Omicron Delta Kappa conducted a readership survey for The Circle in September and October 2019. The data revealed that it is clear that members read the publication to be reminded of their collegiate experience and to be connected to their circle.
There were a total of 1,757 respondents. In addition to specific questions about the magazine, the survey also included several items related to member communications in general as well as demographic information. Below is a summary of the data.
The methods in which members acquire information about Omicron Delta Kappa were identified in the following order (highest at the top):
- Emails from O∆K
- The Circle
- Word of mouth/communications with other members
The younger the respondents, the less likely these members are to trust The Circle as a credible source of information about O∆K.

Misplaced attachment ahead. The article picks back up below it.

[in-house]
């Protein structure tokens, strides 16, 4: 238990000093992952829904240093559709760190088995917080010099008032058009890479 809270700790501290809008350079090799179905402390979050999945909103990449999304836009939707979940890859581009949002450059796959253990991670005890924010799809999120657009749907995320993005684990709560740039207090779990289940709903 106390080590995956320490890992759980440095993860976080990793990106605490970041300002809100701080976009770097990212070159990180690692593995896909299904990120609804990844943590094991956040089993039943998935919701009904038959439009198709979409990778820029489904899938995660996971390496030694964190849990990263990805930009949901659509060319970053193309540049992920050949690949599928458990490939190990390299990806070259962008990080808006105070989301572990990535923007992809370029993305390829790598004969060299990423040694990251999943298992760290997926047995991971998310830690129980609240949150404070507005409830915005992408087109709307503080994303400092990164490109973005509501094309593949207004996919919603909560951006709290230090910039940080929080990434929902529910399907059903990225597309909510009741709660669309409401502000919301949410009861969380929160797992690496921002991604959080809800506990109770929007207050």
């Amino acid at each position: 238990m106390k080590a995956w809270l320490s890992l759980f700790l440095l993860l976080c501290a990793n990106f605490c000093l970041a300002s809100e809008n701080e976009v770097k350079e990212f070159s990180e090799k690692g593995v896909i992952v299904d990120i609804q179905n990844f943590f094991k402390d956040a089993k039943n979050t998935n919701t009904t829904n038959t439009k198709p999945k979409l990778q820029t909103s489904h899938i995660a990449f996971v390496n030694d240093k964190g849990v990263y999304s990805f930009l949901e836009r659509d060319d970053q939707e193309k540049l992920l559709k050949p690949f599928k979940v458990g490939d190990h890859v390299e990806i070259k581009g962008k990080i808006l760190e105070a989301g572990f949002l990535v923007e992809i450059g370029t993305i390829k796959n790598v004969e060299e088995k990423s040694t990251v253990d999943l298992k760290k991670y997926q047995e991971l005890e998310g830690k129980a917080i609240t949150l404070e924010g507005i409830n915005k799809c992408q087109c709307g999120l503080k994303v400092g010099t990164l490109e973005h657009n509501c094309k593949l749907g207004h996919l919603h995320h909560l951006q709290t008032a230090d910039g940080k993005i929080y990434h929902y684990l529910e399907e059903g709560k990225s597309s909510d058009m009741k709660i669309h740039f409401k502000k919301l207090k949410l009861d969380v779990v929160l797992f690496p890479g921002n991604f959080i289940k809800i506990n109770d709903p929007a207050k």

The most popular actions taken as a result of reading The Circle are as follows: visit the website, saved an article or issue, discussed or forwarded an article or issue, recommended O∆K to a potential member, submitted an information update, and made a donation.
Nearly half of the respondents (48.61%) indicated that reading The Circle strengthens a connection with Omicron Delta Kappa. Only 7.04% responded that reading the magazine does not enhance the bond. A total of 44.36% noted that reading The Circle does not impact a level of connection.
- Gender of respondents: female (55.79%), male (42.36%), non-binary (0.55%), and prefer not to answer (1.31%)
- Age: under 25 (30.53%), 25 to 34 (17.71%), 35 to 49 (15.85%), 50 to 64 (14.27%), 65 and older (21.64%)